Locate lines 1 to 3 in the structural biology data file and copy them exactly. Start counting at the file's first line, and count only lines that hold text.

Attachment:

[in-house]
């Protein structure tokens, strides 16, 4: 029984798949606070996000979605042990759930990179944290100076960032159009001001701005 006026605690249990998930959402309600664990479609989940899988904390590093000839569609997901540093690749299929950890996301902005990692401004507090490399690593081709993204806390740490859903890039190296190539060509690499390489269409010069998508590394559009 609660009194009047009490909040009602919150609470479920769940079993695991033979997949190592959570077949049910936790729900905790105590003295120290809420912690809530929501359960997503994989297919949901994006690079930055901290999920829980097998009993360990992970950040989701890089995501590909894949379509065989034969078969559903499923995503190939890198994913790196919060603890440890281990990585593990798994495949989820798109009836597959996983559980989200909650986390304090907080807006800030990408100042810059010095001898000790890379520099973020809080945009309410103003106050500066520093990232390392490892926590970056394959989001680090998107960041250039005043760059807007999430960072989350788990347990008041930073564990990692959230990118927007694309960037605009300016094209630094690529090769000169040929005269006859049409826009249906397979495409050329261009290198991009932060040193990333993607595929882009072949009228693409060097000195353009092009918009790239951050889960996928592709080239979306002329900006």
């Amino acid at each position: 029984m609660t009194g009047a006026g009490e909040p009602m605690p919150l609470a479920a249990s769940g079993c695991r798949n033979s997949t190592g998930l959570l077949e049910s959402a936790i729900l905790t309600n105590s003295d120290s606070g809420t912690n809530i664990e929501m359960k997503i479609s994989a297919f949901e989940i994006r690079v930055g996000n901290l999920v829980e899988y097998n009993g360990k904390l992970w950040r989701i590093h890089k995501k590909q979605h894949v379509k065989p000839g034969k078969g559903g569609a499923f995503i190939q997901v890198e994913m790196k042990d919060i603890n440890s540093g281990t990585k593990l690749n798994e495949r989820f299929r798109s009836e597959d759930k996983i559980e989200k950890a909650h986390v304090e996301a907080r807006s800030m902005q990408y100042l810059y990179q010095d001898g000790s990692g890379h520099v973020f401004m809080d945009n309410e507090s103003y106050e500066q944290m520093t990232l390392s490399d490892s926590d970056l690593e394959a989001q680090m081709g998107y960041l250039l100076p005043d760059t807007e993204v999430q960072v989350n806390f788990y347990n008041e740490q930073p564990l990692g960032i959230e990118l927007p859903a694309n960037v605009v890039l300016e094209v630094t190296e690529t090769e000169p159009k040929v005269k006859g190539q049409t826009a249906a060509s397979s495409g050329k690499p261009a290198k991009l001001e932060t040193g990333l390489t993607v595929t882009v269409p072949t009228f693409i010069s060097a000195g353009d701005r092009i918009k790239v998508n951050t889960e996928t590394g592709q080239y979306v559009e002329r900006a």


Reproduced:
[in-house]
């Protein structure tokens, strides 16, 4: 029984798949606070996000979605042990759930990179944290100076960032159009001001701005 006026605690249990998930959402309600664990479609989940899988904390590093000839569609997901540093690749299929950890996301902005990692401004507090490399690593081709993204806390740490859903890039190296190539060509690499390489269409010069998508590394559009 609660009194009047009490909040009602919150609470479920769940079993695991033979997949190592959570077949049910936790729900905790105590003295120290809420912690809530929501359960997503994989297919949901994006690079930055901290999920829980097998009993360990992970950040989701890089995501590909894949379509065989034969078969559903499923995503190939890198994913790196919060603890440890281990990585593990798994495949989820798109009836597959996983559980989200909650986390304090907080807006800030990408100042810059010095001898000790890379520099973020809080945009309410103003106050500066520093990232390392490892926590970056394959989001680090998107960041250039005043760059807007999430960072989350788990347990008041930073564990990692959230990118927007694309960037605009300016094209630094690529090769000169040929005269006859049409826009249906397979495409050329261009290198991009932060040193990333993607595929882009072949009228693409060097000195353009092009918009790239951050889960996928592709080239979306002329900006």
């Amino acid at each position: 029984m609660t009194g009047a006026g009490e909040p009602m605690p919150l609470a479920a249990s769940g079993c695991r798949n033979s997949t190592g998930l959570l077949e049910s959402a936790i729900l905790t309600n105590s003295d120290s606070g809420t912690n809530i664990e929501m359960k997503i479609s994989a297919f949901e989940i994006r690079v930055g996000n901290l999920v829980e899988y097998n009993g360990k904390l992970w950040r989701i590093h890089k995501k590909q979605h894949v379509k065989p000839g034969k078969g559903g569609a499923f995503i190939q997901v890198e994913m790196k042990d919060i603890n440890s540093g281990t990585k593990l690749n798994e495949r989820f299929r798109s009836e597959d759930k996983i559980e989200k950890a909650h986390v304090e996301a907080r807006s800030m902005q990408y100042l810059y990179q010095d001898g000790s990692g890379h520099v973020f401004m809080d945009n309410e507090s103003y106050e500066q944290m520093t990232l390392s490399d490892s926590d970056l690593e394959a989001q680090m081709g998107y960041l250039l100076p005043d760059t807007e993204v999430q960072v989350n806390f788990y347990n008041e740490q930073p564990l990692g960032i959230e990118l927007p859903a694309n960037v605009v890039l300016e094209v630094t190296e690529t090769e000169p159009k040929v005269k006859g190539q049409t826009a249906a060509s397979s495409g050329k690499p261009a290198k991009l001001e932060t040193g990333l390489t993607v595929t882009v269409p072949t009228f693409i010069s060097a000195g353009d701005r092009i918009k790239v998508n951050t889960e996928t590394g592709q080239y979306v559009e002329r900006a």